With the conclusion of the negotiations on the European Commission’s proposal on the carbon border adjustment mechanism (CBAM) around the corner, the Energy Community brought together key stakeholders to take stock of the opportunities and challenges posed by the implementation of the CBAM instrument. Participants recognized the beneficial role that CBAM could have on incentivizing increased decarbonization efforts and compliance with the Energy Community emission reduction rules.
The event underlined that several pilot projects and initiatives related to carbon pricing were under way in the Contracting Parties. However, these efforts must be sped up in order to comply with the requirement of having an emission trading system in place by 2030 and thus qualify for an exemption from the CBAM levy on power exports to the EU.
Member of the European Parliament Thomas Waitz said: “Even under the current market and security conditions, we should not forget that coal-related investments will lead to stranded assets. The integration of Contracting Parties in the European internal electricity market should also mean embracing the same rules and standards for clean electricity generation while at the same time giving appropriate policy answers to energy poverty.”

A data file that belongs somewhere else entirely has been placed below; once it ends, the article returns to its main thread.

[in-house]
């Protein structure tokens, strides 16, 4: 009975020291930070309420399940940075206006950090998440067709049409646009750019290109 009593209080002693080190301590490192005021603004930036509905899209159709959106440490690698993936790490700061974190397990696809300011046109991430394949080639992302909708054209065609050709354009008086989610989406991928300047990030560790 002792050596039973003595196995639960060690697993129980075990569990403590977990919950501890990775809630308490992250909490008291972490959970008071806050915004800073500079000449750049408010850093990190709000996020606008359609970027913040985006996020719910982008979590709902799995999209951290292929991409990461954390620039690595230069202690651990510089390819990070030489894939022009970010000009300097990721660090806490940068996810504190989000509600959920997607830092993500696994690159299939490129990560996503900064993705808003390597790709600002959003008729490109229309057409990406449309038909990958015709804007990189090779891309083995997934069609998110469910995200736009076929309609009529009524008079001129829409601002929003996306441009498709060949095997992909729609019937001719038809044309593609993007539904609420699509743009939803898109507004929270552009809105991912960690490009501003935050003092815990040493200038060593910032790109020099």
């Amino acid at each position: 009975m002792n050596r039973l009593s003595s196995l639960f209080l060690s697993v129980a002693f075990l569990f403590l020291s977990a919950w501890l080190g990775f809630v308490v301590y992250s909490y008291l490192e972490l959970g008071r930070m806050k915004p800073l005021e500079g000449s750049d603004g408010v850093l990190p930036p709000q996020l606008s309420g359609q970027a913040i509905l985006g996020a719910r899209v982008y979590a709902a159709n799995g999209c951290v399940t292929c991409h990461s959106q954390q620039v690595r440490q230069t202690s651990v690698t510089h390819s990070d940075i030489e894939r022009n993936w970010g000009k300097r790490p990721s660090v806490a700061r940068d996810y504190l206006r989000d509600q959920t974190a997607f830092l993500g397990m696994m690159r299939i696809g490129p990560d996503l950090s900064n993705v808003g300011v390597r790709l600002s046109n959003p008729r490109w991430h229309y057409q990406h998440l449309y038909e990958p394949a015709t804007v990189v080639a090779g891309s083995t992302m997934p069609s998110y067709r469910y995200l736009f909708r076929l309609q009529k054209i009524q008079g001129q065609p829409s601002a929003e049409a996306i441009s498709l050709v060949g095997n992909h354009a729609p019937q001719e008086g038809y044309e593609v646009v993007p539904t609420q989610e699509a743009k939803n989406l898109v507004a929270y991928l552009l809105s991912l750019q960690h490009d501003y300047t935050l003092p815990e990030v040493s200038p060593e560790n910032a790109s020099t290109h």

Energy Community Director Artur Lorkowski said: “The Energy Community Secretariat is in a unique position and stands ready to monitor the policy developments and compliance linked to the exemption conditions in the CBAM Regulation. The Secretariat will do its utmost to assist Contracting Parties in their legal and policy changes in order to become fit for CBAM.”
Naser Nuredini, Minister of Environment and Physical Planning of North Macedonia, highlighted: “Aligning and coordinating our national efforts on the regional level is very important. Contracting Parties have different renewable potentials and different consumption patterns. A stronger coordination on a strategic level could reduce the costs for the individual national economies.”